The European navigation system Galileo is in heavy weather. A number of the extremely precise atomic clocks on board the satellites have stopped.
Some of the accurate atomic clocks on the Galileo satellites fail.
Since 1999, the EU and ESA have been trying to get a global navigation system off the ground to compete with the US GPS system.
The European system, Galileo, came into operation in December 2016, but encountered major difficulties a month later.
The satellites that record your position are equipped with extremely precise atomic clocks. And they are just putting a spoke in the wheel of this project: a number of them no longer work.
Experts think along
Each satellite has four atomic clocks on board, but on some satellites only three still work. One satellite even has only two functioning clocks.
This is a serious problem because the clocks ensure that the system knows where you are.
In a press release, ESA writes that the organization cooperates with a number of producers of timepieces and satellites to find out the cause of the problem. However, it has not been found so far.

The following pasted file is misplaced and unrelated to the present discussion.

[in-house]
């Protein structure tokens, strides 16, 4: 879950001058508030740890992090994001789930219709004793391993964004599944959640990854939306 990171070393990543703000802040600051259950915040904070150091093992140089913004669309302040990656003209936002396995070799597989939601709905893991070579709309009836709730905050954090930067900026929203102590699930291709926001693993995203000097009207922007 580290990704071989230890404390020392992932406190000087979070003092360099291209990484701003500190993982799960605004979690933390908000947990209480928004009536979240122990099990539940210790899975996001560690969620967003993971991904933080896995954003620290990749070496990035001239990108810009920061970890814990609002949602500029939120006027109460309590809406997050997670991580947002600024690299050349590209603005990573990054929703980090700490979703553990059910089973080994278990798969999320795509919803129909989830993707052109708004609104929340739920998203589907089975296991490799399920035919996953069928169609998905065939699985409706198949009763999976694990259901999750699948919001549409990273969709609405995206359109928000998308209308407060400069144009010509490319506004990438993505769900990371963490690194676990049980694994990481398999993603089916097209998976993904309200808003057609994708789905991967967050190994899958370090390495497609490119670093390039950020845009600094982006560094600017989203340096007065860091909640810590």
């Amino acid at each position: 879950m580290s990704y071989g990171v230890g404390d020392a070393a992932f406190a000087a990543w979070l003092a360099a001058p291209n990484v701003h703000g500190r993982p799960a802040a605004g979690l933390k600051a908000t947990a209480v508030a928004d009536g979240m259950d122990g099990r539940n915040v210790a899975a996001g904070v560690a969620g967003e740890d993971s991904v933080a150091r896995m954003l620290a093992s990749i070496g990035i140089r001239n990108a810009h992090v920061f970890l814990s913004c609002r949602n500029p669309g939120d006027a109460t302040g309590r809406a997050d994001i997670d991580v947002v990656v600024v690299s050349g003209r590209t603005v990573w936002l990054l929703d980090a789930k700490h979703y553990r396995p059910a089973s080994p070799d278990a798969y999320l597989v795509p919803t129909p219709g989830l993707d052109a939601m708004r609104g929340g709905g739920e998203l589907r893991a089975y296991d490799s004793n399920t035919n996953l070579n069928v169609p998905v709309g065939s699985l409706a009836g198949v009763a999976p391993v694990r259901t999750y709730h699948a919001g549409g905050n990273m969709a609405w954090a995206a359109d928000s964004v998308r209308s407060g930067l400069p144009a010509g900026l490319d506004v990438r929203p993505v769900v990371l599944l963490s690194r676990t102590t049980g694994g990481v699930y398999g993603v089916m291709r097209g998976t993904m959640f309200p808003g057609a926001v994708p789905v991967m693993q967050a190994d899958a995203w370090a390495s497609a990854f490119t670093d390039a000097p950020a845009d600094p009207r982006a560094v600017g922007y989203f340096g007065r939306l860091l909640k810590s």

ESA is considering delay
To date, ESA has put 18 of 30 planned Galileo satellites into circulation. The organization is considering postponing the launch of the remaining satellites.
With 18 satellites, the system is operational, but still depends on cooperation with the GPS satellites. Only when the last 12 have been launched can the system handle it itself.
In principle, every satellite needs only one working clock, but ESA fears that eventually all clocks will fail.